|Title:||The Lost Weekend|
|Publisher:||The Noonday Press|
|Tags:||fiction, addiction, film/TV adaptation|
Set in a rundown neighborhood of Manhattan in 1936, the novel explores a five-day alcoholic binge. Don Birnam, a binge drinker mostly of rye, fancies himself as a writer. He lapses into foreign phrases and quotes Shakespeare even while attempting to steal a woman’s purse, trying to pawn a typewriter for drinking money, and smashing his face on a banister. That accident gets him checked into an “alcoholic ward.” There, a counselor advises Birnam on the nature of alcoholism.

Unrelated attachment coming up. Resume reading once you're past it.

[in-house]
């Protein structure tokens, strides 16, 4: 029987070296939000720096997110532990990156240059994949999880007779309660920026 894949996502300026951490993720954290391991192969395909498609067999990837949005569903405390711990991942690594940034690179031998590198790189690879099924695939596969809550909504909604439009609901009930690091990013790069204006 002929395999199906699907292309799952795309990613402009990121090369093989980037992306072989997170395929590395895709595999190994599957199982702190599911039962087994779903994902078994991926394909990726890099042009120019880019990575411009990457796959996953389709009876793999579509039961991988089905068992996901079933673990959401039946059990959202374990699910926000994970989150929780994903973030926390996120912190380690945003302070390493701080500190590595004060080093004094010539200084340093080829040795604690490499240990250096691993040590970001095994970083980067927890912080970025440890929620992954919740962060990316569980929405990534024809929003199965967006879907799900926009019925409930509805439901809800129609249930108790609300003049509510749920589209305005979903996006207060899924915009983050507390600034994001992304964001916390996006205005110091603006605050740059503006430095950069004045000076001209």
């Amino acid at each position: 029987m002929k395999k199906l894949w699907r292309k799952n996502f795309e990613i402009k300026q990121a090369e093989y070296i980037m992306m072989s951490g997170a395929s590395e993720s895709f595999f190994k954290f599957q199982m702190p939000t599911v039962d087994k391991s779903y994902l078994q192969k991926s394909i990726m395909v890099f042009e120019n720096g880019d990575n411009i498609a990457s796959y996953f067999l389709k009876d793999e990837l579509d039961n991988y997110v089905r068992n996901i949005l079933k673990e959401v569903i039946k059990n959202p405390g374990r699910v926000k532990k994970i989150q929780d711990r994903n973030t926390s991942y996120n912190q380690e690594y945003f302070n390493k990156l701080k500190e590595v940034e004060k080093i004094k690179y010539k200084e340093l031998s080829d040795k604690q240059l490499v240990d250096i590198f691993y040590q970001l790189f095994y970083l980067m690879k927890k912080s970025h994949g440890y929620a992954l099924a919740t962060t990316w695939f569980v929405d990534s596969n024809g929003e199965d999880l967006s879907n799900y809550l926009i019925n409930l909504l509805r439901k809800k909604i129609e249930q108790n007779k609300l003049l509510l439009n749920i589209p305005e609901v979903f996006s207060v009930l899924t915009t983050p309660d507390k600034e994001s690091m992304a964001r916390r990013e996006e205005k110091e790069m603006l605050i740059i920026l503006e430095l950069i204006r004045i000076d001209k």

Perhaps the only thing keeping Birnam from drinking himself to death is his girlfriend Helen, a selfless and incorruptible woman who tolerates his behavior out of love. . . No sooner has he begun to recover from his “Lost Weekend” than he contemplates killing Helen’s maid to get the key to the liquor cabinet. He has a few drinks and crawls into bed wondering, “Why did they make such a fuss?”—Wikipedia.
The book, a best-seller, was made into a movie of the same name, and received rave reviews. [Suggest a different description.]
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